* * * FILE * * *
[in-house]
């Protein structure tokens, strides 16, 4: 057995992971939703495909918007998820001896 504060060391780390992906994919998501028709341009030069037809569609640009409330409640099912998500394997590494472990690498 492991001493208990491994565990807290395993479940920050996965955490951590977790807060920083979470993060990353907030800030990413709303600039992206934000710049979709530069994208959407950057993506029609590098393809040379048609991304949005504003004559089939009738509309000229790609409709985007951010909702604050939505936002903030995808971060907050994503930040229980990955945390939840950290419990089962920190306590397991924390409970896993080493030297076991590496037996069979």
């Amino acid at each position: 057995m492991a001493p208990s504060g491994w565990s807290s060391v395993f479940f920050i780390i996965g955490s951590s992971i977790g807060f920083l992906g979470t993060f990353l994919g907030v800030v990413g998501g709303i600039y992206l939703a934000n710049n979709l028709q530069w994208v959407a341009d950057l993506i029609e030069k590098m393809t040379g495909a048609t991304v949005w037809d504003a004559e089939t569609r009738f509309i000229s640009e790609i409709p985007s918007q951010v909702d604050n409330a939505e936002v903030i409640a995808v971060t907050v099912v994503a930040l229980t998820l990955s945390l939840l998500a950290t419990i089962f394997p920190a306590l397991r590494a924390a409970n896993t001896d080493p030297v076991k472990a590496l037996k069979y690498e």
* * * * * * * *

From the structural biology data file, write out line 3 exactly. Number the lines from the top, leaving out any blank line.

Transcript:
């Amino acid at each position: 057995m492991a001493p208990s504060g491994w565990s807290s060391v395993f479940f920050i780390i996965g955490s951590s992971i977790g807060f920083l992906g979470t993060f990353l994919g907030v800030v990413g998501g709303i600039y992206l939703a934000n710049n979709l028709q530069w994208v959407a341009d950057l993506i029609e030069k590098m393809t040379g495909a048609t991304v949005w037809d504003a004559e089939t569609r009738f509309i000229s640009e790609i409709p985007s918007q951010v909702d604050n409330a939505e936002v903030i409640a995808v971060t907050v099912v994503a930040l229980t998820l990955s945390l939840l998500a950290t419990i089962f394997p920190a306590l397991r590494a924390a409970n896993t001896d080493p030297v076991k472990a590496l037996k069979y690498e």